Charter plots 3-year upgrade to deploy DOCSIS 4.0 by 2025

With a new CEO at the helm, Charter Communications unveiled an ambitious plan to overhaul its network over the next three years, aiming to offer download speeds of 5 Gbps across the vast majority of footprint and top tier speeds of 10 Gbps by 2025. Notably, it is hoping to do so at a $100 cost per passing.

Rich DiGeronimo, Charter’s president of Product and Technology, explained during an investor day event that the upgrades will be completed in three phases and eventually touch its entire footprint of 55 million passings.

The first phase will see Charter implement high-split architecture to increase its usable spectrum to 1.2 GHz across 15% of its footprint. This change, which began in four mid-sized markets this year and will continue through 2023, will enable speeds of 2 Gbps downstream and 1 Gbps upstream. Phase 2 will begin in early 2024 and will see Charter continue its high-split upgrades but modify its approach to roll out distributed access architecture (DAA) using Remote PHY. This phase will cover another 50% of its footprint and will allow the operator to boost downstream speeds to 5 Gbps.

Charter will move into Phase 3 in late 2024, deploying extended spectrum DOCSIS 4.0 (ESD) in the remaining 35% of its footprint to enable download speeds of up to 10 Gbps. Between all the cable upgrades, DiGeronimo said Charter expects to be able to offer 5/1 Gbps speeds to 85% of its footprint by the end of 2025. He added the operator also plans to offer a fiber-on-demand product which will be capable of delivering symmetrical speeds of 25 Gbps or more to customers who want it.

While fiber competitors are deploying new infrastructure at a cost of between $500 and $1500 per passing, DiGeronimo said Charter will be able to get into multi-gig territory for around $100 per home, though unlike fiber its offering will be asymmetrical. That puts the total cost of its upgrade plan at $5.5 billion.

According to DiGeronimo, the $100 figure factors in module swaps, the use of in-house labor for the upgrades and the assumption that Charter can purchase all the 1.8 GHz kit it will need for the DOCSIS 4.0 rollout for the same cost as the 1.2 GHz components it buys.

DiGeronimo acknowledged the latter is an “aggressive target” but added “this is a large scale deployment that’s going to be done over three years, so this is going to be very lucrative for those vendors that choose to partner with us.”

Charter’s plans is notably different from that of fellow cable giant Comcast, which is planning to deploy full duplex (FDX) DOCSIS 4.0 starting in the second half of 2023 and deliver symmetrical multi-gig services to 56 million locations by the end of 2025 at a less than $200 cost per passing.

Expansion and competition

In addition to upgrading the network, Charter is also looking to expand it through a combination of grant-fueled builds, line extensions and edge outs. It is already working to reach 1 million new locations with money from the Rural Digital Opportunity Fund (RDOF) and has won state-level grants for another 160,000 passings. CFO Jessica Fischer said it has pending grant applications for another 300,000 passings. And that’s doesn't account for the project awards it could win through the $42.5 billion Broadband Equity, Access and Deployment (BEAD) Program.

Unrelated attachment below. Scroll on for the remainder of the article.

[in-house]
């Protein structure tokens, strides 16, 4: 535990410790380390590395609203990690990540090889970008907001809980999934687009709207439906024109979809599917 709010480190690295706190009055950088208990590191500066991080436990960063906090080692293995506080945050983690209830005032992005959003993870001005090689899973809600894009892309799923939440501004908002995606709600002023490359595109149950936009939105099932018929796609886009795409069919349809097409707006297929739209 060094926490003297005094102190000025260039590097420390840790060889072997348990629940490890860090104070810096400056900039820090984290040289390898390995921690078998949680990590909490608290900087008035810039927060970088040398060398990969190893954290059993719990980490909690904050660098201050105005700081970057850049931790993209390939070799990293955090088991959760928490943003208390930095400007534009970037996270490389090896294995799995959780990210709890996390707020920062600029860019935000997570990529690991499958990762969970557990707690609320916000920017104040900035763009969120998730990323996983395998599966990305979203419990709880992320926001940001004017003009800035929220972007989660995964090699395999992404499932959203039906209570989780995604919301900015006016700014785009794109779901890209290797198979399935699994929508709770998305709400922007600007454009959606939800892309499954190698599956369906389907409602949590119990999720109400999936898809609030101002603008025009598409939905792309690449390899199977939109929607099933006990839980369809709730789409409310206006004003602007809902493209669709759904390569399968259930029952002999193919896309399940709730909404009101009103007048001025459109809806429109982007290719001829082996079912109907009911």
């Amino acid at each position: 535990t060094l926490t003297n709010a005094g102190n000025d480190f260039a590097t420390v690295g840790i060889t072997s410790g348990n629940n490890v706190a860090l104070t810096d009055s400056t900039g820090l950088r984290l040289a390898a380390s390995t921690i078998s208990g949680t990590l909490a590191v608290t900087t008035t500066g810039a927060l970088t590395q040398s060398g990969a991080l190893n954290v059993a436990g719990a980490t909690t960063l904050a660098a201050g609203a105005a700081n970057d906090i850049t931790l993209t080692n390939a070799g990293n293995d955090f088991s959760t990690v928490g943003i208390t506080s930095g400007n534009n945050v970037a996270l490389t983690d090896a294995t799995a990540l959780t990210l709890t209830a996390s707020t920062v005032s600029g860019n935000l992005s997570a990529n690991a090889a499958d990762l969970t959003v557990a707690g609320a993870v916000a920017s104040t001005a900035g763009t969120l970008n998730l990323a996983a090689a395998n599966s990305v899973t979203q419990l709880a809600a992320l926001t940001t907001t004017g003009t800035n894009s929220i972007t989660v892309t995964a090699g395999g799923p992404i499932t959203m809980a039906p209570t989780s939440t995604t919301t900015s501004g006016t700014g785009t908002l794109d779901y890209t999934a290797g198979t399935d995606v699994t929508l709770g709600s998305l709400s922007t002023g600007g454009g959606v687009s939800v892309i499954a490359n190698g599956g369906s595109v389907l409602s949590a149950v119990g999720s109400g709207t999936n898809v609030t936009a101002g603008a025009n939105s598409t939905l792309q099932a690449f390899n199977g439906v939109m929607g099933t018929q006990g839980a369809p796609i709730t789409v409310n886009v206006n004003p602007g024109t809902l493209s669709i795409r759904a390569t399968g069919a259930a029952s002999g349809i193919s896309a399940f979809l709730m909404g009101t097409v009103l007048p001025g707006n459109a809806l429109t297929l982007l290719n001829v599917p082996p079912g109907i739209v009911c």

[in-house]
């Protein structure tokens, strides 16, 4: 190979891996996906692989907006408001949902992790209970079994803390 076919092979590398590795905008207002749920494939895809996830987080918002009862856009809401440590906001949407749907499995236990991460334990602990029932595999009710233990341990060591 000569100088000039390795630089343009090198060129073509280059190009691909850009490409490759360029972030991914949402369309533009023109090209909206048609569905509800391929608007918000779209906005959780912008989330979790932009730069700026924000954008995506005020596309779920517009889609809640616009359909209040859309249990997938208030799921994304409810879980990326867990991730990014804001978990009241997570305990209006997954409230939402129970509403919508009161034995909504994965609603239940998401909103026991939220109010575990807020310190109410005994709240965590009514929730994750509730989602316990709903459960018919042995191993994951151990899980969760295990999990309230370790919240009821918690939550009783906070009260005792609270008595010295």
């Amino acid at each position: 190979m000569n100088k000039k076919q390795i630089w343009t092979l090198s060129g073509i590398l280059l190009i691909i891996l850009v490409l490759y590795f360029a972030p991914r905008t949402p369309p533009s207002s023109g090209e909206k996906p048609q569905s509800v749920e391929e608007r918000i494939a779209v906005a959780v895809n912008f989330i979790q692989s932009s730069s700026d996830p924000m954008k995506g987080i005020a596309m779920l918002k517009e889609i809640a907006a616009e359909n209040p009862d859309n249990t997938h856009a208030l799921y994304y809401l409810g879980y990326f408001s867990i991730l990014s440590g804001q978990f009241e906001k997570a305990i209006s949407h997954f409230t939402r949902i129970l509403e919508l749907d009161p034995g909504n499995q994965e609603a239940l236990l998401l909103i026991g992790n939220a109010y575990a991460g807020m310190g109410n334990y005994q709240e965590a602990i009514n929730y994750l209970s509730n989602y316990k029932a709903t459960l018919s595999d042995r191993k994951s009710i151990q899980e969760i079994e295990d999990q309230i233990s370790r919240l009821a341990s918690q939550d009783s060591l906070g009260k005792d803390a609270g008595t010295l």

Beyond rural-focused work, CEO Chris Winfrey said there is also plenty of opportunity for Charter to ramp greenfield builds and fill in its existing footprint.

Winfrey noted Charter is also looking to bolster its Spectrum packaging with improved wireless and Wi-Fi services. The operator has previously said it might roll out its own cell sites using CBRS spectrum, but executives added on the call it is also exploring potential partnerships with Comcast and other operators which would allow its mobile customers to connect to their Wi-Fi networks.

Putting it all together, Winfrey argued Charter's suite of enhanced services - delivered through its $50 per month fixed-mobile Spectrum One bundle - will be hard to compete with.

“Our largest competitors, they have wireless marketed nationwide but the reality is they don’t have a wireline footprint or a sufficient wireline footprint to be able to marry it up and provide that converged product,” Winfrey said. “Take AT&T. Big national wireless operator, but their wireline coverage is what, maybe 40%, of which a third maybe is upgraded. So, they don’t have a path to a ubiquitously converged product today, [and] as far as I can see they don’t have a path to that in the future.”

“Even if they could, remember 70% roughly of their revenue is tied to mobile at very high prices. So, it’s very difficult for them to follow where we go,” he concluded, adding many other fiber players don’t have a wireless service at all.